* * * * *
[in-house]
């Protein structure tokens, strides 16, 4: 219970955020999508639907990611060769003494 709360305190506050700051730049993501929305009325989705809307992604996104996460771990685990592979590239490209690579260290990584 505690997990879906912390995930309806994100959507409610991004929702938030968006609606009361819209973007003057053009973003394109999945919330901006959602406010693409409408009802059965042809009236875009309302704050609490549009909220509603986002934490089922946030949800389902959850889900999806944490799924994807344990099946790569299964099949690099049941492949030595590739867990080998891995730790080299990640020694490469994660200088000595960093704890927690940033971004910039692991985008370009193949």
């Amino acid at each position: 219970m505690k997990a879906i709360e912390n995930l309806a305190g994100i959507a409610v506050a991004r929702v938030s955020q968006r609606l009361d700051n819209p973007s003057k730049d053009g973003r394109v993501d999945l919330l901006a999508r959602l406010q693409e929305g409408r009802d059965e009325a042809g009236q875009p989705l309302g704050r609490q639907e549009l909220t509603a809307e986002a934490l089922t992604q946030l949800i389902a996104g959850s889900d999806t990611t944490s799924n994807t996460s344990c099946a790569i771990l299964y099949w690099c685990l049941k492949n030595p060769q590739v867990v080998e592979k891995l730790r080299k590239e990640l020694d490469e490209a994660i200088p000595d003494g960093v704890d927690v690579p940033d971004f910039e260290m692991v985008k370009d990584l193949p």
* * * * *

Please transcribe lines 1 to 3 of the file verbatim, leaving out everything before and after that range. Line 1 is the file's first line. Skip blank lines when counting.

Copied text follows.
[in-house]
């Protein structure tokens, strides 16, 4: 219970955020999508639907990611060769003494 709360305190506050700051730049993501929305009325989705809307992604996104996460771990685990592979590239490209690579260290990584 505690997990879906912390995930309806994100959507409610991004929702938030968006609606009361819209973007003057053009973003394109999945919330901006959602406010693409409408009802059965042809009236875009309302704050609490549009909220509603986002934490089922946030949800389902959850889900999806944490799924994807344990099946790569299964099949690099049941492949030595590739867990080998891995730790080299990640020694490469994660200088000595960093704890927690940033971004910039692991985008370009193949």
């Amino acid at each position: 219970m505690k997990a879906i709360e912390n995930l309806a305190g994100i959507a409610v506050a991004r929702v938030s955020q968006r609606l009361d700051n819209p973007s003057k730049d053009g973003r394109v993501d999945l919330l901006a999508r959602l406010q693409e929305g409408r009802d059965e009325a042809g009236q875009p989705l309302g704050r609490q639907e549009l909220t509603a809307e986002a934490l089922t992604q946030l949800i389902a996104g959850s889900d999806t990611t944490s799924n994807t996460s344990c099946a790569i771990l299964y099949w690099c685990l049941k492949n030595p060769q590739v867990v080998e592979k891995l730790r080299k590239e990640l020694d490469e490209a994660i200088p000595d003494g960093v704890d927690v690579p940033d971004f910039e260290m692991v985008k370009d990584l193949p």